Saddam number two reported dead

Izzat Ibrahim al-Duri, the fugitive former deputy of deposed Iraqi leader Saddam Hussein, has died, according to a statement from the dissolved Baath party.

    Al-Duri was reportedly suffering from leukaemia

    An email sent to a Western news agency and signed by the Arab Socialist Baath Party - Iraq Command, said al-Duri died shortly before 2.30am on Friday but gave no indication of the cause.

    "The leader of the resistance died on Friday 11 November at 2.20am," according to the statement signed by the Baath command.

    There was a $10 million US bounty outstanding on al-Duri, who was said to be gravely ill with leukaemia. He was erroneously reported to have been captured in September 2004.

    He was the most senior former Iraqi leader still at large since Saddam was captured in December 2003 from a hole in the ground on a farm.


    Arab satellite television stations broadcast the report based on the email but said they had no independent confirmation. US and Iraqi officials in Iraq also said they were aware of the report but could not verify it.

    Abd al-Rahman Muhammad Ibrahim, nephew and son-in-law of al-Duri, said he had heard the report on an Arab satellite television station but had no independent confirmation.

    "We don't have such news," he said. "I cannot deny or confirm the report."

    In Amman, Jordan, the secretary-general of the Jordanian Baath wing, Taysir al-Humsi, also said he had no information except what he had seen on television.

    Right-hand man

    Born in 1942, al-Duri was considered to be the right-hand man of Saddam and he held a prominent position in the Baath government.

    A top military commander, he played a key role in using chemical weapons against Kurdish civilians, and he also surpervised tribunals charged with repressing a Shia uprising in southwestern Iraq in 1991.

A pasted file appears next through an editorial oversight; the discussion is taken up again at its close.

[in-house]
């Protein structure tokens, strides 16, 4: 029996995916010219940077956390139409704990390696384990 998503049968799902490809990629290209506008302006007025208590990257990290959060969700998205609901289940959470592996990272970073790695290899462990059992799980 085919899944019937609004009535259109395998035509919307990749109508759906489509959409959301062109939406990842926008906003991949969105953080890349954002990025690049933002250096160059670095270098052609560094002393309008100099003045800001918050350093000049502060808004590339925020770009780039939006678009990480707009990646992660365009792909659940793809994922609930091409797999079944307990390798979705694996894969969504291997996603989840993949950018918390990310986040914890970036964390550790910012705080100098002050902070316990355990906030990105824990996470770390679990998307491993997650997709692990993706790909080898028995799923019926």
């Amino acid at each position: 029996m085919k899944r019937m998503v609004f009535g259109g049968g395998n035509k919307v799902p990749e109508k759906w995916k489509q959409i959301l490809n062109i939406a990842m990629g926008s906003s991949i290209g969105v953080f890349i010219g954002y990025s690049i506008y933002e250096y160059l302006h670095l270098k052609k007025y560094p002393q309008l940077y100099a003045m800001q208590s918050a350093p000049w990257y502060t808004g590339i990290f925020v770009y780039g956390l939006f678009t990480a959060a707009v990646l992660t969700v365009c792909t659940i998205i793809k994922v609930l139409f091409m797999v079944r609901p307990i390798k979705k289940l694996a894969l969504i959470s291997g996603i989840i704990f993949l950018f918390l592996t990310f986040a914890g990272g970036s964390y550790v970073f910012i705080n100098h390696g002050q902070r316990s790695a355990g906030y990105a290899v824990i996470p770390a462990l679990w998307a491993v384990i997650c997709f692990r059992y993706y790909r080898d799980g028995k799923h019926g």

Izzat Ibrahim al-Duri, (L) with
    former president Saddam Hussein

    Al-Duri was suspected of being behind several guerrilla attacks against US occupation forces, as well as allegedly brokering an alliance between pro-Baathist fighters and Islamists in Iraq.

    Al-Duri had been rumored to be suffering from a serious illness, possibly leukaemia, before Saddam's government fell. He sought medical treatment in Austria in 1999 but had to leave abruptly after human rights groups threatened to file charges against him in Austrian courts.

    Last June, the Iraqi government said in a statement that al-Duri was sick and losing influence among Baath party leaders but none the less retained his ability to "recruit terrorists and finance terrorist attacks with money he stole from Iraq and transferred to Syria during the rule of the tyrant Saddam".

    Al-Duri had been rumoured to have been arrested several times before, most notably in September 2004, when the Iraqi authorities announced his capture during a raid near his home village near Tikrit. Later, the Iraqi Defence Ministry said the report was false.

    SOURCE: Aljazeera + Agencies


    Survivor stories from Super Typhoon Haiyan

    Survivor stories from Super Typhoon Haiyan

    The Philippines’ Typhoon Haiyan was the strongest storm ever to make landfall. Five years on, we revisit this story.

    How Moscow lost Riyadh in 1938

    How Moscow lost Riyadh in 1938

    Russian-Saudi relations could be very different today, if Stalin hadn't killed the Soviet ambassador to Saudi Arabia.

    We Are Still Here: A Story from Native Alaska

    We Are Still Here: A Story from Native Alaska

    From Qatar to Alaska, a personal journey exploring what it means to belong when your culture is endangered.